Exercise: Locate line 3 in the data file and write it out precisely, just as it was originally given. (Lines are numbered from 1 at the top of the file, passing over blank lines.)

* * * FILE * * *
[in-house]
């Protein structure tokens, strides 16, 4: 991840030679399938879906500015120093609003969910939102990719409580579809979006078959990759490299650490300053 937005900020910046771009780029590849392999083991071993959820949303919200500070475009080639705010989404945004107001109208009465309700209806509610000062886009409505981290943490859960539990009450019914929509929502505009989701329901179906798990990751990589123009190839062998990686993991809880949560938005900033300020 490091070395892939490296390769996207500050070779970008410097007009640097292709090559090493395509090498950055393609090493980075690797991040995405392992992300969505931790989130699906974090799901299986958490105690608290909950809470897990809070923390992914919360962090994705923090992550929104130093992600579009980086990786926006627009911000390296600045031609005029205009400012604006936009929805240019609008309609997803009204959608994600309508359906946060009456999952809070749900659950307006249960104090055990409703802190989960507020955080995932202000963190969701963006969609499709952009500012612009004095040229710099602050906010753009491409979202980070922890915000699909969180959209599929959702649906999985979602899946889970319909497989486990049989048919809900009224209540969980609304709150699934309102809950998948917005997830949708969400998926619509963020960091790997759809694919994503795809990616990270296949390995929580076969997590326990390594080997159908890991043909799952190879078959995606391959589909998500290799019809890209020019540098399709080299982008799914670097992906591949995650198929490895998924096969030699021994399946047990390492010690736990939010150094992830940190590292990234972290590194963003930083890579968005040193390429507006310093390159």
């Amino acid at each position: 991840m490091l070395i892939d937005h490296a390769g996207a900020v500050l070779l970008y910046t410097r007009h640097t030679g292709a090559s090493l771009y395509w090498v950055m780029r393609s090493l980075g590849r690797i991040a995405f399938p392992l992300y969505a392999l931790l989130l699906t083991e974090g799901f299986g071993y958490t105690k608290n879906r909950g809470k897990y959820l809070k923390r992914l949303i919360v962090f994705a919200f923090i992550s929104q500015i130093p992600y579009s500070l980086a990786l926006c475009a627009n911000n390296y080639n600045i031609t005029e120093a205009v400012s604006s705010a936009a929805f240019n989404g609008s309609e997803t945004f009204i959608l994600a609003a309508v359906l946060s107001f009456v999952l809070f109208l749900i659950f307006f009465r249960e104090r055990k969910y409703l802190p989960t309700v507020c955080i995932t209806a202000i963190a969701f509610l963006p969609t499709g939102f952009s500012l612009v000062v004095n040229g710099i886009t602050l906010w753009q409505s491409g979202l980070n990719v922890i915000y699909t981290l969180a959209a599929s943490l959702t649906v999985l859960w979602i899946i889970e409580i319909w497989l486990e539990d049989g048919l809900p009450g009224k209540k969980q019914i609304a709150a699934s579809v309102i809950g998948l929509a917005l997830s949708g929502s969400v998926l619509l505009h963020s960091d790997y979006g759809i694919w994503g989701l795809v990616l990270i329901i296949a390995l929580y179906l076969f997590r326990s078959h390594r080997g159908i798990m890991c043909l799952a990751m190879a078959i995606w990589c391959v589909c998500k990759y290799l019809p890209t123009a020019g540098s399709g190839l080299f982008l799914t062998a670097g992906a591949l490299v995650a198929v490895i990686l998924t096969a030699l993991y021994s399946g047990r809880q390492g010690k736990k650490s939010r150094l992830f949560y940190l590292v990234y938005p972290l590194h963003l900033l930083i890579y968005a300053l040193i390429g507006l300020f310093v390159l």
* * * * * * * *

């Amino acid at each position: 991840m490091l070395i892939d937005h490296a390769g996207a900020v500050l070779l970008y910046t410097r007009h640097t030679g292709a090559s090493l771009y395509w090498v950055m780029r393609s090493l980075g590849r690797i991040a995405f399938p392992l992300y969505a392999l931790l989130l699906t083991e974090g799901f299986g071993y958490t105690k608290n879906r909950g809470k897990y959820l809070k923390r992914l949303i919360v962090f994705a919200f923090i992550s929104q500015i130093p992600y579009s500070l980086a990786l926006c475009a627009n911000n390296y080639n600045i031609t005029e120093a205009v400012s604006s705010a936009a929805f240019n989404g609008s309609e997803t945004f009204i959608l994600a609003a309508v359906l946060s107001f009456v999952l809070f109208l749900i659950f307006f009465r249960e104090r055990k969910y409703l802190p989960t309700v507020c955080i995932t209806a202000i963190a969701f509610l963006p969609t499709g939102f952009s500012l612009v000062v004095n040229g710099i886009t602050l906010w753009q409505s491409g979202l980070n990719v922890i915000y699909t981290l969180a959209a599929s943490l959702t649906v999985l859960w979602i899946i889970e409580i319909w497989l486990e539990d049989g048919l809900p009450g009224k209540k969980q019914i609304a709150a699934s579809v309102i809950g998948l929509a917005l997830s949708g929502s969400v998926l619509l505009h963020s960091d790997y979006g759809i694919w994503g989701l795809v990616l990270i329901i296949a390995l929580y179906l076969f997590r326990s078959h390594r080997g159908i798990m890991c043909l799952a990751m190879a078959i995606w990589c391959v589909c998500k990759y290799l019809p890209t123009a020019g540098s399709g190839l080299f982008l799914t062998a670097g992906a591949l490299v995650a198929v490895i990686l998924t096969a030699l993991y021994s399946g047990r809880q390492g010690k736990k650490s939010r150094l992830f949560y940190l590292v990234y938005p972290l590194h963003l900033l930083i890579y968005a300053l040193i390429g507006l300020f310093v390159l």